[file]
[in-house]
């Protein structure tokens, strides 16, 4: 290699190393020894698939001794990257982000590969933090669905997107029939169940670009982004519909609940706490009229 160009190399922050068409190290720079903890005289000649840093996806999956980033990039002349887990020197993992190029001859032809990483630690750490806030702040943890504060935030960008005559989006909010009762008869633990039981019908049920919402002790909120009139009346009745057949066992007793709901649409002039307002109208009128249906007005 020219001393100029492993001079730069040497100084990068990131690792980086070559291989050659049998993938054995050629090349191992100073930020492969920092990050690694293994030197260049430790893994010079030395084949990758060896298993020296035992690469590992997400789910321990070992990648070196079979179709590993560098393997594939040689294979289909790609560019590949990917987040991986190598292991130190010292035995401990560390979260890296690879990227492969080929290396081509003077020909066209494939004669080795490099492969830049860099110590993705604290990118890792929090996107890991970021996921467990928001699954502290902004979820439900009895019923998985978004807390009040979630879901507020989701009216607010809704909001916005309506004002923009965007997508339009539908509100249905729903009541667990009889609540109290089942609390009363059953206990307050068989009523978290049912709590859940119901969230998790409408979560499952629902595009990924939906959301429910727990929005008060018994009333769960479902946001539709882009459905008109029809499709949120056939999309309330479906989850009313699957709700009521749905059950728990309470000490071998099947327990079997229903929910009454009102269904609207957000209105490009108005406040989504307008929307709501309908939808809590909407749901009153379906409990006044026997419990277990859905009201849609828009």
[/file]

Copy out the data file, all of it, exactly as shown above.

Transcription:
[in-house]
């Protein structure tokens, strides 16, 4: 290699190393020894698939001794990257982000590969933090669905997107029939169940670009982004519909609940706490009229 160009190399922050068409190290720079903890005289000649840093996806999956980033990039002349887990020197993992190029001859032809990483630690750490806030702040943890504060935030960008005559989006909010009762008869633990039981019908049920919402002790909120009139009346009745057949066992007793709901649409002039307002109208009128249906007005 020219001393100029492993001079730069040497100084990068990131690792980086070559291989050659049998993938054995050629090349191992100073930020492969920092990050690694293994030197260049430790893994010079030395084949990758060896298993020296035992690469590992997400789910321990070992990648070196079979179709590993560098393997594939040689294979289909790609560019590949990917987040991986190598292991130190010292035995401990560390979260890296690879990227492969080929290396081509003077020909066209494939004669080795490099492969830049860099110590993705604290990118890792929090996107890991970021996921467990928001699954502290902004979820439900009895019923998985978004807390009040979630879901507020989701009216607010809704909001916005309506004002923009965007997508339009539908509100249905729903009541667990009889609540109290089942609390009363059953206990307050068989009523978290049912709590859940119901969230998790409408979560499952629902595009990924939906959301429910727990929005008060018994009333769960479902946001539709882009459905008109029809499709949120056939999309309330479906989850009313699957709700009521749905059950728990309470000490071998099947327990079997229903929910009454009102269904609207957000209105490009108005406040989504307008929307709501309908939808809590909407749901009153379906409990006044026997419990277990859905009201849609828009």